The findings support the hypothesis that announcement of dividend increases prompts positive market activity—because of the positive nature of the information conveyed by the dividend announcements, and vice versa (where announcement of dividend decreases convey negative information and prompts positive negative activity). The findings therefore align with dividend signalling theory, as changes in dividends were found to be positively related to changes in market performances. Overall, it was concluded that the impact of dividend announcement content on market prices is significant.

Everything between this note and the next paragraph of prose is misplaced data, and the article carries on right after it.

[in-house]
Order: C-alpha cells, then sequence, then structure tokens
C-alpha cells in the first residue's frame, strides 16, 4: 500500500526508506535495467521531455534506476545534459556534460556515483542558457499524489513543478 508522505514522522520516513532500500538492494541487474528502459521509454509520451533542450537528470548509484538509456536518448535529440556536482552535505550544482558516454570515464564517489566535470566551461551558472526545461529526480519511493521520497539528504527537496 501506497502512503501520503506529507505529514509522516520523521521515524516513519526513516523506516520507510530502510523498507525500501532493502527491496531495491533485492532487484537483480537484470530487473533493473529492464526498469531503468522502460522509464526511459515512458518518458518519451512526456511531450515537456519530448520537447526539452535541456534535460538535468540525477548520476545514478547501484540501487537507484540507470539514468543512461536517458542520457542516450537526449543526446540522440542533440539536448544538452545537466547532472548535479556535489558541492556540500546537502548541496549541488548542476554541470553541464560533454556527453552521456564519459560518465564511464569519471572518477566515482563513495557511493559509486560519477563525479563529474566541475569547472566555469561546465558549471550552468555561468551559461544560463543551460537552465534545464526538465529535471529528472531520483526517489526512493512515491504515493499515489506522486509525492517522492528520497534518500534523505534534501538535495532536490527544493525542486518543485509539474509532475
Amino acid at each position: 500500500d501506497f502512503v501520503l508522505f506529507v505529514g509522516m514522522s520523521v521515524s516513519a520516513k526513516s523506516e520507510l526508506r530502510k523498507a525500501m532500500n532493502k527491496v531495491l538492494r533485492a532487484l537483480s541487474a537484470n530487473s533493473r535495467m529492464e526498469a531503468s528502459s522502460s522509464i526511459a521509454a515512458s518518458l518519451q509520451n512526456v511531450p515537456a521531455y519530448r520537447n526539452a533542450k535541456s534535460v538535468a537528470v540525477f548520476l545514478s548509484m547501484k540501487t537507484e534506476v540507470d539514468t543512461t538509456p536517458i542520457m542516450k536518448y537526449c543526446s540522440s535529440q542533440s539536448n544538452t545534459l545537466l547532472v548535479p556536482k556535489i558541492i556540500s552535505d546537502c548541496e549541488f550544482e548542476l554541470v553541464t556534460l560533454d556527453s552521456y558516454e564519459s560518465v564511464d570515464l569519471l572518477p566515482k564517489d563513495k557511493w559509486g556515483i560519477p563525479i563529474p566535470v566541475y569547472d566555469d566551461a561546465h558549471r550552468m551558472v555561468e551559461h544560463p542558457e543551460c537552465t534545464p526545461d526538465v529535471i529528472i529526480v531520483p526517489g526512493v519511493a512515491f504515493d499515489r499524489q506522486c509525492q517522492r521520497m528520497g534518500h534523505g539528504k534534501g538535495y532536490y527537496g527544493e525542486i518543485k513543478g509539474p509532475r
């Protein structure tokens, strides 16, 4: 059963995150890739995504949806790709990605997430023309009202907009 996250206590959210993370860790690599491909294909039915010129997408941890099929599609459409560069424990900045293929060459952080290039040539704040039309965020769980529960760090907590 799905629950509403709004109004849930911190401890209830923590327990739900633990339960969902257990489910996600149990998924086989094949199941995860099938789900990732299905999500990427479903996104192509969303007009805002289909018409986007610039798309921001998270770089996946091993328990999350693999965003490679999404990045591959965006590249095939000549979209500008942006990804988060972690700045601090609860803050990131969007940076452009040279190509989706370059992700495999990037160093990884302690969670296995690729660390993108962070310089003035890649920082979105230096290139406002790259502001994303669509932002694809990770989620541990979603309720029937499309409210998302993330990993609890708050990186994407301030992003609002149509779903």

In addition, the findings also appear to be inconsistent with prevailing theory that holds that (only, or, especially) the conditional high tax on dividends is what makes them informative, whereby when the dividend announcement is found to be negative in any particular event period, as compared to the same period of a previous year, it is concluded that the Return on Assets (ROAs) of the companies also decrease(d) considerably from the previous year. This affirms the notion that in Oman, with the absence of dividend taxation, combined with the ostensibly high leverage and its concentrated ownership trends, the substitution hypothesis is displaced—returning theory to the signalling paradigm that suggests that taxed dividends and capital gains are necessary for dividend announcement content to be informative. That is, accordingly, where Oman does not impose taxes, and where theory holds that taxation is necessary for dividend announcement content to be informative, it was presumed that it would follow that in Oman, dividend announcement content information would be expected to be poor. However, it was also alternately concluded that in the absence of dividend taxation in Oman, there are other reasons dividends and their disclosed information prompt market responses accordingly.